|Iron Pires de Abreu Neto MD|
|Universidade Federal de São Paulo (Brazil)|
|Can you tell us a bit about yourself?|
|I am a HPB and liver transplant surgeon in Brazil, my home country. Although I routinely deal with many other HPB diseases, cholangiocarcinomas has been my main interest. From a very early stage of my surgical training, I have been extremely fascinated by biliary malignancies. The long and complex surgeries caught my attention at first. Also, the feeling that this was still an unanswered problem prompted and excited me to go deeper in this challenging subject. Therefore, I decided to focus my attention on this specific type of rare cancer.
I was mostly dedicated in the past years to surgical training. Nevertheless, I progressively started getting involved with research as well.
I live with my wife and our young boy in São Paulo and have plans of keeping the family growing. I enjoy spending free time with family and friends, and playing tennis is one of my hobbies.
|Can you share one or two of your specific research interests?|
|My main research interests are:
- The role of liver transplantation in the treatment of cholangiocarcinoma.
- Improvements in surgical technique for the achievement of better results in operations for biliary tumors.
- Making complex hepatectomies procedures safer.
|Why did you decide to specialize in hepatobiliary cancers?|
|Because, for sure, we are still not able to offer patients a satisfactory treatment. Despite all the recent advances, outcomes are still poor for most patients.|
|Can you describe one of the unforgettable moments in your patients care or research that has impacted your career?|
|I would start highlighting a very nice memory. My visit to Nagoya University in Japan in 2019. That was a life changing experience. There, I met a very dedicated team, absolutely focused on the improvement of surgical treatment of biliary malignancies for more than four decades. My special thanks to Professors Masato Nagino and Tomoki Ebata.
Unfortunately, some sad moments also impacted me a lot. Losing a patient for this disease is always sad, but in a postoperative setting it feels even worse. I’m very sorry for the ones that were not able to recover well after surgery.
|Can you tell us one thing collaboration with colleagues could accomplish that you could not accomplish on your own?|
|I am convinced that collaboration is essential in our battle for better outcomes for the treatment of biliary malignancies. Cholangiocarcinoma surgery is a very complex field. It involves great technical complexity and, in addition, we are dealing with a rare disease. We would never be able to improve our practice without the collaboration of so many institutions around the globe that share their results and achievements.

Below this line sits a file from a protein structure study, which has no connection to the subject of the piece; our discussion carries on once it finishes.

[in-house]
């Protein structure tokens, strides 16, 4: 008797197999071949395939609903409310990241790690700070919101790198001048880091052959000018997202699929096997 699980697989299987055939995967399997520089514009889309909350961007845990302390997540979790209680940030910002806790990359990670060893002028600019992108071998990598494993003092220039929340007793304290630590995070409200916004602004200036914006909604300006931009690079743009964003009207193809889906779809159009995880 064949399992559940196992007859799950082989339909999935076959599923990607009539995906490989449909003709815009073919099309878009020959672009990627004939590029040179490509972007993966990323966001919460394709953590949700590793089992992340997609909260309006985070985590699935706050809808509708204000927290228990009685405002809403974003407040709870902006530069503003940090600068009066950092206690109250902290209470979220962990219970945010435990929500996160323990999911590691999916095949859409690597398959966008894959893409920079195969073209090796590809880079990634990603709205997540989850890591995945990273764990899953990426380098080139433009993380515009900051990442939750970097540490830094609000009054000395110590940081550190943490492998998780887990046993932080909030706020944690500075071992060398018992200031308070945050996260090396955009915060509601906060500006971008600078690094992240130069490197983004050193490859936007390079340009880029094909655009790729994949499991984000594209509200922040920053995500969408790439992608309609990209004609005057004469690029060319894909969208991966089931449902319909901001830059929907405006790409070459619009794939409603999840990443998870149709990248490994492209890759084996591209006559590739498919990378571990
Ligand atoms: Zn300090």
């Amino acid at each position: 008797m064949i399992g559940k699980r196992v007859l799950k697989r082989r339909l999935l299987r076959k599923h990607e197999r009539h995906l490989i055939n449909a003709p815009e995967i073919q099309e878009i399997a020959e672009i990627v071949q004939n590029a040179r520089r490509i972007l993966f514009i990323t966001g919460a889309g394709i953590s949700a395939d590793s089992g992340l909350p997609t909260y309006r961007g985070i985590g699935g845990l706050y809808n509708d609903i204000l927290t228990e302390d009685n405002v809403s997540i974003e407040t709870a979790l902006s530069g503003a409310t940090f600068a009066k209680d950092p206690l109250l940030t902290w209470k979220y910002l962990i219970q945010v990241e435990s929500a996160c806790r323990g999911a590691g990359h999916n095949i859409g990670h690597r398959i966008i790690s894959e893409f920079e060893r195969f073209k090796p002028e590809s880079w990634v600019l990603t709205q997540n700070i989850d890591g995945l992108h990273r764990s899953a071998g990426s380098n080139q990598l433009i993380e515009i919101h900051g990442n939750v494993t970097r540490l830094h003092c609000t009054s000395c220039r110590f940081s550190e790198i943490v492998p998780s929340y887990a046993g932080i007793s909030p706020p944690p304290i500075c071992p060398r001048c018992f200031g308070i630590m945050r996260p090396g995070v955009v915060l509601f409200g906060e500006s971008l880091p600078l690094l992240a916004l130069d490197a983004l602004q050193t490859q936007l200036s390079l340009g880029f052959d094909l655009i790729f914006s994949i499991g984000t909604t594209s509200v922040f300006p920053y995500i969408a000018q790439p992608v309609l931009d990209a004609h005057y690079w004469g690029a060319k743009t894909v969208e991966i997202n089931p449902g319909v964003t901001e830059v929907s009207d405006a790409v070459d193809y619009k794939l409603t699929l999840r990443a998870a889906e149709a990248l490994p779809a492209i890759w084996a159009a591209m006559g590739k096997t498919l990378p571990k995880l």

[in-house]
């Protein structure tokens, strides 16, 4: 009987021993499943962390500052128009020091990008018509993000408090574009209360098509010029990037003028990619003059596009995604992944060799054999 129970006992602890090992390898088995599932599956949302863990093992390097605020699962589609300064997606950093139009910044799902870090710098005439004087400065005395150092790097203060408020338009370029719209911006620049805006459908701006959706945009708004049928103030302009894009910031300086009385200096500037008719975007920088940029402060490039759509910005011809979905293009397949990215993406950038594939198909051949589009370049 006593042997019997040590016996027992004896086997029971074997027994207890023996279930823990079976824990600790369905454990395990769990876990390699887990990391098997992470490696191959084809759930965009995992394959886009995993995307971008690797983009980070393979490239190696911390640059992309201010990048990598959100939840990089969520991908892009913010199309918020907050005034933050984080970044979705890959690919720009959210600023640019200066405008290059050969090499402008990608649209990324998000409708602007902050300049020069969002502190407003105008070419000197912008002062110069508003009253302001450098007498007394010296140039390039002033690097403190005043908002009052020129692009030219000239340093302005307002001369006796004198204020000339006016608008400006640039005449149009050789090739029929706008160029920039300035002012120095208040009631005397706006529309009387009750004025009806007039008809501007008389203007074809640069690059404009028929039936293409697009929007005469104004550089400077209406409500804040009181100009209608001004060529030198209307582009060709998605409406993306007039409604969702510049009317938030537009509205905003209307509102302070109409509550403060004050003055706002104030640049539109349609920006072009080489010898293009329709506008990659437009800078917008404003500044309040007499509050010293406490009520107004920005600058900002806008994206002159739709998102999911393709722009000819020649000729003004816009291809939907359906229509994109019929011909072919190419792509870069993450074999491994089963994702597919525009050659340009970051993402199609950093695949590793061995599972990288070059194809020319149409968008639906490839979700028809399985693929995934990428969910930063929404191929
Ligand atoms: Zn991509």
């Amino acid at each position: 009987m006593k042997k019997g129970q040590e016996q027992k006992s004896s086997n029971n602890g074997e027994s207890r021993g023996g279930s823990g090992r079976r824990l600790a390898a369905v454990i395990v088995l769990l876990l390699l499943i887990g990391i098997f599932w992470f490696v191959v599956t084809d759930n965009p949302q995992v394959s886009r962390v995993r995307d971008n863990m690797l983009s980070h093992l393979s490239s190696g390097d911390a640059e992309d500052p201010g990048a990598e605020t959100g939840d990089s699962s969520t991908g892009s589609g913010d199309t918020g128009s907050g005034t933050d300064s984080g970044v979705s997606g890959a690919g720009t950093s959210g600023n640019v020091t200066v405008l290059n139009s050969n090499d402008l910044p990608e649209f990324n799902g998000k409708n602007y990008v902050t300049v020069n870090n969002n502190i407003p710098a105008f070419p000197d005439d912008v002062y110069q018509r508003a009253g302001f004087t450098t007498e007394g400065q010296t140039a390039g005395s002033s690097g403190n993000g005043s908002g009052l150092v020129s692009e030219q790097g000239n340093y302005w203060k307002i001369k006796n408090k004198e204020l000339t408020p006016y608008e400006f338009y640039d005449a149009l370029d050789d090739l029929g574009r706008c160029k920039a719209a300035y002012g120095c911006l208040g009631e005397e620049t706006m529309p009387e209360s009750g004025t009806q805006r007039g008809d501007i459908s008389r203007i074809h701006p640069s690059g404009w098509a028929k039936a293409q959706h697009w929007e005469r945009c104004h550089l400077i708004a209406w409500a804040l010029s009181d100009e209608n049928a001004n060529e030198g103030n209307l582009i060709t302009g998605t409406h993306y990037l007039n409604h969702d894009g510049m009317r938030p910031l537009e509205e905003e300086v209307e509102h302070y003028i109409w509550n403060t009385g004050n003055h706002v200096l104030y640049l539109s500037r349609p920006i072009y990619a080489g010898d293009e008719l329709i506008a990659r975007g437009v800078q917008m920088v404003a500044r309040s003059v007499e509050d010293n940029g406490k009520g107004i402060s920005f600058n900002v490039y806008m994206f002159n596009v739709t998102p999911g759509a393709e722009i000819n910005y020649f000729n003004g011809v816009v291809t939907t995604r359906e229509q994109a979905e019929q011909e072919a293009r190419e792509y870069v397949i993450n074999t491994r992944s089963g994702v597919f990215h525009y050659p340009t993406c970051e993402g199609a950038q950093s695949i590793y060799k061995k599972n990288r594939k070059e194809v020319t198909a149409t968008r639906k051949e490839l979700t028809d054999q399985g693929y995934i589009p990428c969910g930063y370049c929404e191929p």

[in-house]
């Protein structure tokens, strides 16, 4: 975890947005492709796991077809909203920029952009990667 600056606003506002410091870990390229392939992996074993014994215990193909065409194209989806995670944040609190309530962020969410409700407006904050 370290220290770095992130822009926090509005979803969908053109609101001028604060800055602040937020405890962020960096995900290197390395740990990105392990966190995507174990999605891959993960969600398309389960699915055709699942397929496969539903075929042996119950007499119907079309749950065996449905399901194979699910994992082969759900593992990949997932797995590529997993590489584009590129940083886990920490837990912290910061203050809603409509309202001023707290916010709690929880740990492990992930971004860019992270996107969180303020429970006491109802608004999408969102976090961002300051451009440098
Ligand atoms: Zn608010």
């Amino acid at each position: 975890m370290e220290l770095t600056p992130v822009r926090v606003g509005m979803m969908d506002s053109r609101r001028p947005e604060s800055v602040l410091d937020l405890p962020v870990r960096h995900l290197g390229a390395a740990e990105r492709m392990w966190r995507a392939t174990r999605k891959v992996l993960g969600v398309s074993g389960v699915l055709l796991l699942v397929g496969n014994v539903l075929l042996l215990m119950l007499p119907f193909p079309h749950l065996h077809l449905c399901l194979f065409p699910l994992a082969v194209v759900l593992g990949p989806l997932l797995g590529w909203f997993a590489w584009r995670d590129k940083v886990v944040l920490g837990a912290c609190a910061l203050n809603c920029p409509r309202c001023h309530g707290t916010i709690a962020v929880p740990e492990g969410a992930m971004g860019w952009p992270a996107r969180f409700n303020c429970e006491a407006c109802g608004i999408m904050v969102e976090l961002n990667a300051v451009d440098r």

Treating cholangiocarcinomas is a team effort. Research must be as well.
|If you had access to one resource that would move your research forward, what would that resource be?|
|Awareness. In Brazil, we are still far behind in terms of cholangiocarcinoma research. There are very few people engaged in the study of the disease. If we had means to raise awareness and involve more people in this cause, I believe research would develop much faster.
Of course, funding is also a huge problem. But, for me, the top priority would be to develop a larger research network.
|How did you learn about the Cholangiocarcinoma Foundation?|
|Around 2018, I was searching the internet, trying to find content that would help communicate better with patients, and then I came across the Cholangiocarcinoma Foundation. With time, I could see that the foundation offered a lot more and never stopped following.|
|Can you tell us why you became a member of the ICRN?|
|As an ICRN member I will be able to keep contact with experts around the globe and stay up to date on the latest research initiatives on the subject.
I believe being an ICRN member will also help in the development of my research activity in Brazil. Likewise, it will be a pleasure to collaborate with colleagues on global initiatives.